Prof.Oliver Deussen, Visual Computing, University of Konstanz
Monday, February 20, 2023, 12:00
- 13:00
Building 9, Level 2, Room 2325, Hall 2
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Inevitably, the projection of most graph structures on two-dimensional screens will create errors and therefore visually wrong impressions. In the past, two types of methods have been developed to minimize projection errors and distribute them in a visually pleasing way. The first group of methods, force-directed layouts, interpret the links of a graph as physical springs, while stress-based methods minimize an energy function, which aims to map graph distances faithfully.
Tobias Isenberg, Senior Research Scientist, Inria
Monday, November 07, 2022, 12:00
- 13:00
Building 9, Level 2, Room 2322, Hall 1
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In this talk I will report on various research projects that I carried out with my students to better understand the interaction landscape and will report on lessons we learned. I will focus mostly on AR-based setups with application examples from physical flow visualization, molecular visualization, visualization of particle collisions, biomolecular dynamics in cells, and oceanography. I will show interaction techniques that rely on purely gestural interaction, phones or tablets as input and control devices, and hybrid setups that combine traditional workstations with AR views. I will discuss navigation, data selection, and visualization system control as different interaction tasks. With this overview I aim to provide an understanding of typical challenges in immersive visualization environments and how to address some of these challenges.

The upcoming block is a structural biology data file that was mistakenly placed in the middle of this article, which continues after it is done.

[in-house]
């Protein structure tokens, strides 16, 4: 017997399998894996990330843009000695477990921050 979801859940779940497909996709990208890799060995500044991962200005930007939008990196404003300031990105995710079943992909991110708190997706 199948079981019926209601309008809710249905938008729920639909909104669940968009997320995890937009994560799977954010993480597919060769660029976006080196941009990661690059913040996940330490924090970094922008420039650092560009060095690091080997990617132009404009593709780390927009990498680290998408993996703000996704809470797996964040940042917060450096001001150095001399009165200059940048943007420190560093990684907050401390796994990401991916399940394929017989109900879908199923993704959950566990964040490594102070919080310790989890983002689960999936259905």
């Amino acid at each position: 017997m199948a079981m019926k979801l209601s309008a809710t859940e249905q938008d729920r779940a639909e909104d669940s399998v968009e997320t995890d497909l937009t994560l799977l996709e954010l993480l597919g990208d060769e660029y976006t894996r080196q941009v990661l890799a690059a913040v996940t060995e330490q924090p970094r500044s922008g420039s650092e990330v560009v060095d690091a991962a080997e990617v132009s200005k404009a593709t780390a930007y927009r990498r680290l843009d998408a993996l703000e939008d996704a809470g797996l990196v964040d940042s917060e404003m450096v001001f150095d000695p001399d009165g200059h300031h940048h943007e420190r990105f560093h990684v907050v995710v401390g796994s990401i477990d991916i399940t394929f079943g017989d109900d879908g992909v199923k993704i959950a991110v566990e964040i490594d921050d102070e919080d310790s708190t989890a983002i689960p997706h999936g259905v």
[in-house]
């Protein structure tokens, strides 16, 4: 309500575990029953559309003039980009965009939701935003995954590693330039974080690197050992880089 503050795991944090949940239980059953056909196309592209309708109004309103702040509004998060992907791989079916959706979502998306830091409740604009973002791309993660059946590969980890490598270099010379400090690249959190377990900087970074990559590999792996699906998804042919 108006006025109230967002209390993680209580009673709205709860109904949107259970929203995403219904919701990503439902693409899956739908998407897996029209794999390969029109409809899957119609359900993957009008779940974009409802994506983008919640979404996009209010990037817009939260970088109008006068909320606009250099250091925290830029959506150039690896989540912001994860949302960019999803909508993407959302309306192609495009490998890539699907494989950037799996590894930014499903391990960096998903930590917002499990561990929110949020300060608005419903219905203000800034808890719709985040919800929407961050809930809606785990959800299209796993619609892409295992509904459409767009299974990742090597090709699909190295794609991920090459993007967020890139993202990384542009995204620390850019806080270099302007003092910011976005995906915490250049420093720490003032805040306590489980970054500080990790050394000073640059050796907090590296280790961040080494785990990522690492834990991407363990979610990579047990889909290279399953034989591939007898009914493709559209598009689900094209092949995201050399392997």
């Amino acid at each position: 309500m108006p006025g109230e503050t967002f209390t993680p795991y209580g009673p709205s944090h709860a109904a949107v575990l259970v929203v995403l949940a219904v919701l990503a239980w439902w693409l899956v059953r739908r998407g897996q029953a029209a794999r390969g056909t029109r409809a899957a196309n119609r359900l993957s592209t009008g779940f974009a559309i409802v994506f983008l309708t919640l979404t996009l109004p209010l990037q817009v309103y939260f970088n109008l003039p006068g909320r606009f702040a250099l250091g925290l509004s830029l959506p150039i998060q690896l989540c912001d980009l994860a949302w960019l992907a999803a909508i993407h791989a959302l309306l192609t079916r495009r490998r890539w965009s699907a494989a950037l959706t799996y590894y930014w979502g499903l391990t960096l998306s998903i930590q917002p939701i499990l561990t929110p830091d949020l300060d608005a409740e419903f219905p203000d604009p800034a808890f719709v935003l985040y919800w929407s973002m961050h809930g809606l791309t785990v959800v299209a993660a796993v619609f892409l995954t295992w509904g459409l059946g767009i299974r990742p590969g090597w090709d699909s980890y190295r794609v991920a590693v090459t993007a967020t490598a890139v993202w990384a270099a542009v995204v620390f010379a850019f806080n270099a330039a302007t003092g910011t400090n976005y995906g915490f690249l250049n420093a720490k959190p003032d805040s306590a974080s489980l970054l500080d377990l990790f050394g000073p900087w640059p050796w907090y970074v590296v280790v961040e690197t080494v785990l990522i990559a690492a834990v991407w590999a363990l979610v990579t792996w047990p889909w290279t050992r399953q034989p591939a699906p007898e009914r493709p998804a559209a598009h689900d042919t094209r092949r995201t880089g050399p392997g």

Dr. Yunhai Wang, Professor, Computer Science, Shandong University, China
Wednesday, October 02, 2019, 12:00
- 13:00
Building 9, Level 2, Hall 2, Room 2325
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By providing visual representations

Dr. Ciril Bohak, Postdoctoral Researcher, Faculty of Computer and Information Science, University of Ljubljana, Slovenia
Wednesday, September 25, 2019, 13:00
- 14:00
Building 1, Level 2, VCC Lecture Room
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Prof. Xiaoru Yuan, Peking University
Monday, April 15, 2019, 12:00
- 13:00
Building 9, Level 2, Hall 1, Room 2322
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In this talk, I will introduce a few recent works on tree visualization. First I will present a  visualization technique for comparing topological structures and node attribute values of multiple trees. I will further introduce GoTree, a declarative grammar supporting the creation of a wide range of tree visualizations. In the application side, visualization and visual analytics on social media  will be introduced. The data from social media can be considered as graphs or trees with complex attributes. A few approaches using map metaphor for social media data visualization will be discussed.